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Introduction to Oracle


Introduction to Oracle Physical Structure Logical Structure SGA / PGA Background Processes Backup Methods Computer Science Database CS01 Administrative Tasks – PowerPoint PPT presentation

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Title: Introduction to Oracle

Introduction to Oracle
  • Physical Structure
  • Logical Structure
  • SGA / PGA
  • Background Processes
  • Backup Methods
  • Computer Science Database CS01
  • Administrative Tasks

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Physical Structures
  • Datafiles (.dbf)
  • The datafiles contain all the database data. The
    data of logical database structures, such as
    tables and indexes, is physically stored in the
    datafiles allocated for a database.
  • Control Files (.ctl)
  • Every Oracle database has a control file. A
    control file contains entries that specify the
    physical structure of the database such as
    Database name and the Names and locations of
    datafiles and redo log files.
  • Redo Log Files (.log)
  • The primary function of the redo log is to record
    all changes made to data. If a failure prevents
    modified data from being permanently written to
    the datafiles, then the changes can be obtained
    from the redo log, so work is never lost.

Physical Structures (contd)
  • Archive Log Files (.log)
  • Oracle automatically archives log files when the
    database is in ARCHIVELOG mode. This prevents
    oracle from overwriting the redo log files before
    they have been safely archived to another
  • Parameter Files (initSID.ora)
  • Parameter files contain a list of configuration
    parameters for that instance and database.
  • Alert and Trace Log Files (.trc)
  • Each server and background process can write to
    an associated trace file. When an internal error
    is detected by a process, it dumps information
    about the error to its trace file. The alert log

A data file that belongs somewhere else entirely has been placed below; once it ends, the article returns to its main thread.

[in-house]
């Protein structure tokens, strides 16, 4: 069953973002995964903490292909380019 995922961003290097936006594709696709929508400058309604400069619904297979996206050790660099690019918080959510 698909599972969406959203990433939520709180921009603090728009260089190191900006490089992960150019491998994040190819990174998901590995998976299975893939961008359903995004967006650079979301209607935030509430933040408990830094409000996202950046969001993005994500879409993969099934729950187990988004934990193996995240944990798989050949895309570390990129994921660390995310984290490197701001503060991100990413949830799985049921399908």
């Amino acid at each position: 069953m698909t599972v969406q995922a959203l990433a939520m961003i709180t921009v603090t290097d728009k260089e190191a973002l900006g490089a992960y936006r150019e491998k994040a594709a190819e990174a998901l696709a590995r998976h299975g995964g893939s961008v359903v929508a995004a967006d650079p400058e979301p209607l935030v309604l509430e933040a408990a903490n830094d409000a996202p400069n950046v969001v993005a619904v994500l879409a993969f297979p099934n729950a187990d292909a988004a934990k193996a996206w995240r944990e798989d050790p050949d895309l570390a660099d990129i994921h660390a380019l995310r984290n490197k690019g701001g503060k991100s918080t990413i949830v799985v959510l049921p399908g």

of a database is a chronological log of messages
    and errors.

Logical Structures
  • Tablespaces
  • A database is divided into logical storage units
    called tablespaces, which group related logical
    structures together. One or more datafiles are
    explicitly created for each tablespace to
    physically store the data of all logical
    structures in a tablespace.
  • Oracle Data Blocks
  • At the finest level of granularity, Oracle
    database data is stored in data blocks. One data
    block corresponds to a specific number of bytes
    of physical database space on disk. The standard
    block size is specified by the DB_BLOCK_SIZE
    initialization parameter.

Logical Structures (contd)
  • Extents
  • The next level of logical database space is an
    extent. An extent is a specific number of
    contiguous data blocks, obtained in a single
    allocation, used to store a specific type of
  • Segments
  • Above extents, the level of logical database
    storage is a segment. A segment is a set of
    extents allocated for a certain logical
    structure. The different types of segments are
  • Data segment stores table data
  • Index segment stores index data
  • Temporary segment temporary space used during
    SQL execution
  • Rollback Segment stores undo information

Logical Structures (contd)
  • Schema Overview
  • A schema is a collection of database objects. A
    schema is owned by a database user and has the
    same name as that user. Schema objects are the
    logical structures that directly refer to the
    database's data. Schema objects include
    structures like tables, views, and indexes.

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Oracle Instance
  • An Oracle database server consists of an Oracle
    database and an Oracle instance. Every time a
    database is started, a system global area (SGA)
    is allocated and Oracle background processes are
    started. The combination of the background
    processes and memory buffers is called an Oracle

System Global Area (SGA)
  • The System Global Area (SGA) is a shared memory
    region that contains data and control information